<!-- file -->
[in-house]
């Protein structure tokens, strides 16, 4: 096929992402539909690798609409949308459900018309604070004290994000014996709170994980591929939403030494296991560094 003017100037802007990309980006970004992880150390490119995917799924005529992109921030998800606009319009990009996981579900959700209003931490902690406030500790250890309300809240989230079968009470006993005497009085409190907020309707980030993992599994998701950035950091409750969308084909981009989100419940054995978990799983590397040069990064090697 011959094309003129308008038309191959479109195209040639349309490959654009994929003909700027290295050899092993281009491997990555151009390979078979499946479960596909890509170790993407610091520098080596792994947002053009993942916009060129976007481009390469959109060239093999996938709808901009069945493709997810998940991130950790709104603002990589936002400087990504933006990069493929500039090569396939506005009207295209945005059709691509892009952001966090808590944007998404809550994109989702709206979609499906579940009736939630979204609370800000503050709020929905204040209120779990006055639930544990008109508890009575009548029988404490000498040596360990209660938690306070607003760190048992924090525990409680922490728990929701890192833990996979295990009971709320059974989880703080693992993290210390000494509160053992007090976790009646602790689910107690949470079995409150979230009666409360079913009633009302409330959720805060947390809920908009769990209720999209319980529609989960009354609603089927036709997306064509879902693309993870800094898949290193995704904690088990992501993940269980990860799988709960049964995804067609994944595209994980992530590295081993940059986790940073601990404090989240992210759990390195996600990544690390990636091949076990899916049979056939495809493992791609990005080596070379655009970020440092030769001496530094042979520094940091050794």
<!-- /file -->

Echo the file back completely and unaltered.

[in-house]
């Protein structure tokens, strides 16, 4: 096929992402539909690798609409949308459900018309604070004290994000014996709170994980591929939403030494296991560094 003017100037802007990309980006970004992880150390490119995917799924005529992109921030998800606009319009990009996981579900959700209003931490902690406030500790250890309300809240989230079968009470006993005497009085409190907020309707980030993992599994998701950035950091409750969308084909981009989100419940054995978990799983590397040069990064090697 011959094309003129308008038309191959479109195209040639349309490959654009994929003909700027290295050899092993281009491997990555151009390979078979499946479960596909890509170790993407610091520098080596792994947002053009993942916009060129976007481009390469959109060239093999996938709808901009069945493709997810998940991130950790709104603002990589936002400087990504933006990069493929500039090569396939506005009207295209945005059709691509892009952001966090808590944007998404809550994109989702709206979609499906579940009736939630979204609370800000503050709020929905204040209120779990006055639930544990008109508890009575009548029988404490000498040596360990209660938690306070607003760190048992924090525990409680922490728990929701890192833990996979295990009971709320059974989880703080693992993290210390000494509160053992007090976790009646602790689910107690949470079995409150979230009666409360079913009633009302409330959720805060947390809920908009769990209720999209319980529609989960009354609603089927036709997306064509879902693309993870800094898949290193995704904690088990992501993940269980990860799988709960049964995804067609994944595209994980992530590295081993940059986790940073601990404090989240992210759990390195996600990544690390990636091949076990899916049979056939495809493992791609990005080596070379655009970020440092030769001496530094042979520094940091050794």